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July 02, 2012
Remember hand shadows? Perhaps, the oldest art form known to man. Unfortunately, replaced by such creative killers as radio, television, the Internet and better lighting.
I used to be quite good at casting a head on the wall that either resembled a Newfoundland Dog, or Winston Churchill (sometimes with a pipe if I got lucky).
There’s little history on the subject, but it’s a good enough guess that cavemen had the necessary backlight and proper dark cave that their hands would cast shadows.
It was a small leap of faith to think… “Look, Ogsti, "You've made a “Big Lizard.” Either that, or there was an actual big lizard behind them.
We do know that an ancient Indian epic poem Ramayana, from the 4th Century B.C, a mere 24,000 lines, is written about the life of Rama, son to the king of Dasciadha, and presented in hand and shadow form.
In ancient China, puppeteers stretched donkey skin, dried sheepskin, many varieties of animal skin, on their hands. Scrunched them into all sorts of wondrous things. Then did their thing in front of a screen with the light passing through, and told stories, creating the first puppet shows.
Hand shadows reached their absolute zenith (such as it was) in the 19th Century, thanks to candlelight, the gas lamp and Henry Burcill.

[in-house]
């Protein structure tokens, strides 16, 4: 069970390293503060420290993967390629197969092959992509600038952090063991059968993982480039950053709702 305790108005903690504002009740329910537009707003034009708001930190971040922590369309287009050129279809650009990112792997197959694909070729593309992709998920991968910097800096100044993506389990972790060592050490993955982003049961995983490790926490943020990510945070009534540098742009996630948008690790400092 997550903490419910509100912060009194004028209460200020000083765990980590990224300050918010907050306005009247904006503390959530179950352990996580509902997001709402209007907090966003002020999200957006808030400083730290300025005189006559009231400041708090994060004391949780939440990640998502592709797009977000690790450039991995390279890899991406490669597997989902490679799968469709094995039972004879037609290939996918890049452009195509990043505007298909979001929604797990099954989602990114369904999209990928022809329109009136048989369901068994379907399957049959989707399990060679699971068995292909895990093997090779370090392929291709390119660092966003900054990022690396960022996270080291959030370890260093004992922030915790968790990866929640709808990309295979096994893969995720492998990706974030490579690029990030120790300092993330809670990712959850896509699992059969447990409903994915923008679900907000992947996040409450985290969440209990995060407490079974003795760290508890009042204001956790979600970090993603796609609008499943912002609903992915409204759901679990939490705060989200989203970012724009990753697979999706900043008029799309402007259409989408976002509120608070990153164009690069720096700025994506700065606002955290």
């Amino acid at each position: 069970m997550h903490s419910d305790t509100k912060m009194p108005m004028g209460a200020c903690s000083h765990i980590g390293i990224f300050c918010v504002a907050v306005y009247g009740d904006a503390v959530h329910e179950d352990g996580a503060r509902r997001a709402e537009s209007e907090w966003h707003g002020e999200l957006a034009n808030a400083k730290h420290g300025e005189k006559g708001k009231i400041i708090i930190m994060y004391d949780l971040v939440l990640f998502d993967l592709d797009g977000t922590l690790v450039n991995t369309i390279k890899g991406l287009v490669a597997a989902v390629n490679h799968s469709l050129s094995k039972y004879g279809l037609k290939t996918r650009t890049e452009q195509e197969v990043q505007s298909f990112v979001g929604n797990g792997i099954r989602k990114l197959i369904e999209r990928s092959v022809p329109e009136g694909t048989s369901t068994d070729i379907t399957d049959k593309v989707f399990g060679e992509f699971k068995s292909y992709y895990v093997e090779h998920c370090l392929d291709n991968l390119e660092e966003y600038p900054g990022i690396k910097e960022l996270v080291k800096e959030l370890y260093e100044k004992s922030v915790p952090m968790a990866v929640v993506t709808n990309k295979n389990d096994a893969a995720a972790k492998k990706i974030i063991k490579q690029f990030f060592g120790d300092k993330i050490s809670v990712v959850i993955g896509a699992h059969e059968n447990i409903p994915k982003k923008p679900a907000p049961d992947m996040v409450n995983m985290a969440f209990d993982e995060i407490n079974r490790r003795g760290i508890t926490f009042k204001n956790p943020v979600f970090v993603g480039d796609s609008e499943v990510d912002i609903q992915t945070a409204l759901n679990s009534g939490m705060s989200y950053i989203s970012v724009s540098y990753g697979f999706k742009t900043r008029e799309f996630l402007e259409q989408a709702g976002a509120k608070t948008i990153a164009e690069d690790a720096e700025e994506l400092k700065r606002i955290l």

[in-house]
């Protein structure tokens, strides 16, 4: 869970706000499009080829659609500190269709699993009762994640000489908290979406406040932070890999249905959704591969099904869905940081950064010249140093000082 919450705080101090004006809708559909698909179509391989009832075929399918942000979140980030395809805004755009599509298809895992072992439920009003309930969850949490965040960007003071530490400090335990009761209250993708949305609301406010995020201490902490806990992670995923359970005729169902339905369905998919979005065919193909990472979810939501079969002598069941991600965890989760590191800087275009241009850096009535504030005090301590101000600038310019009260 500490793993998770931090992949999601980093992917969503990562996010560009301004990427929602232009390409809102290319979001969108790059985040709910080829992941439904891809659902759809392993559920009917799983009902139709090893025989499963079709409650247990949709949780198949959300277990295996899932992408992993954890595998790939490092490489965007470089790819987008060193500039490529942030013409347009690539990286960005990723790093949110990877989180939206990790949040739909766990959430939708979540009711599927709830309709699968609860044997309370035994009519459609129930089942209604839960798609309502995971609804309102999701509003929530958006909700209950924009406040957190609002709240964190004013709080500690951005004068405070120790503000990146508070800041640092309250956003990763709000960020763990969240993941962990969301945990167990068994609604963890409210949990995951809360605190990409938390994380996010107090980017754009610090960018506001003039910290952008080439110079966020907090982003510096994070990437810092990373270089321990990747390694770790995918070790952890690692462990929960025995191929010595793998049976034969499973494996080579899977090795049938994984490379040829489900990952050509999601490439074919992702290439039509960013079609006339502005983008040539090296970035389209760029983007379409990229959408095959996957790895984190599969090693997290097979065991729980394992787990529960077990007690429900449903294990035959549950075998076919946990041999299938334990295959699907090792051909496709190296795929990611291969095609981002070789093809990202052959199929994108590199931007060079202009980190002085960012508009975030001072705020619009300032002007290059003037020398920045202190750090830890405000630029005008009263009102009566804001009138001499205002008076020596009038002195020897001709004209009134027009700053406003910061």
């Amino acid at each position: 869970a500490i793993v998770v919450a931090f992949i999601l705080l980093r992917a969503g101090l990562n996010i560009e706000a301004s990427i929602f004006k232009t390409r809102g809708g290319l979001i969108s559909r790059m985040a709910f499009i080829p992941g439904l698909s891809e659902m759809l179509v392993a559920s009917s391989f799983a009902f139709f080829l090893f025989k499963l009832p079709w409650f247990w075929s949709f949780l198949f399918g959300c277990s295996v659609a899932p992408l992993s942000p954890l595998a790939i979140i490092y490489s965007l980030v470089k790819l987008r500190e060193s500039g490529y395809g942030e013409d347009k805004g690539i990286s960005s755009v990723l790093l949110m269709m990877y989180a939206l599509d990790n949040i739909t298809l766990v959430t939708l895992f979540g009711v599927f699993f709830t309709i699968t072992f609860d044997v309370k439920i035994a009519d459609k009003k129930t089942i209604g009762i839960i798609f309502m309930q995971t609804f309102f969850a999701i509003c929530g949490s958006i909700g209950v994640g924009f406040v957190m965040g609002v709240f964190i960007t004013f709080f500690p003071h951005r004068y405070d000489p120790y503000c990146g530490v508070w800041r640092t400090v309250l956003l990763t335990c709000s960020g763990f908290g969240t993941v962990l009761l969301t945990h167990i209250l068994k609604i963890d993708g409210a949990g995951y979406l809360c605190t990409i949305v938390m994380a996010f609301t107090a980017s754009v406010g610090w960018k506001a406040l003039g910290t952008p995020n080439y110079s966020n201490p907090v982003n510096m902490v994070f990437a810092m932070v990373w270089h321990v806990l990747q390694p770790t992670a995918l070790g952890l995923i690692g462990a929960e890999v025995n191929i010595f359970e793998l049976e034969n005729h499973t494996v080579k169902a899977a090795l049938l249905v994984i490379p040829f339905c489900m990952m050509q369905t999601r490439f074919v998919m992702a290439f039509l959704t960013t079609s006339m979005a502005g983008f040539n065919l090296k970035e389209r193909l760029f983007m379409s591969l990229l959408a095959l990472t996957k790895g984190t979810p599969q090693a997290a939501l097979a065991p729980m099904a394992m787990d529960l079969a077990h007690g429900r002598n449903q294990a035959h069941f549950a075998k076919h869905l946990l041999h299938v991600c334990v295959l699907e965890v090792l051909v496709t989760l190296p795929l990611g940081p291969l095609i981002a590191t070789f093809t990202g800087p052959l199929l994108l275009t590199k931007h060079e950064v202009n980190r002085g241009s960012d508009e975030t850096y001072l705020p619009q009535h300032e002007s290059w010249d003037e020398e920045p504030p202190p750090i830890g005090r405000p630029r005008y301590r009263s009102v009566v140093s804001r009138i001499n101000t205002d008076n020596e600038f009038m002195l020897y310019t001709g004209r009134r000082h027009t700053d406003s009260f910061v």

Burcill's main claim to fame was, along with Sir Edwin Landseer, sculpting the four great lions in Trafalgar Square. What’s totally endearing about him is he wrote (I should say drew) the two classic books on the subject, “Hand Shadows” and “More Hand Shadows.”
First published in 1859 and 1860 (in two parts), they're simply books of pictures. No words. No page of text describing the history and variations of each pattern.
Might have wanted to keep a few secrets to himself.
However, Albert Almoznino, in a small 1964 classic, “The Art of Hand Shadows” spills all the beans.
He’ll tell you how to hold your hands in order to make a lumbering dinosaur, a pair of playing monkeys, an eagle that slowly takes flight and for his coup de gras, a cat that scratches itself, lashes its tail, and jumps towards the audience. Don't try this at home. (Yet.)
Hand shadows. From a simpler time. A fascinating unsung creative vestige of art that I think deserves a hand.
Maybe even yours.
Can you think of any lost art you'd like to retrieve? Or art you'd like to eliminate?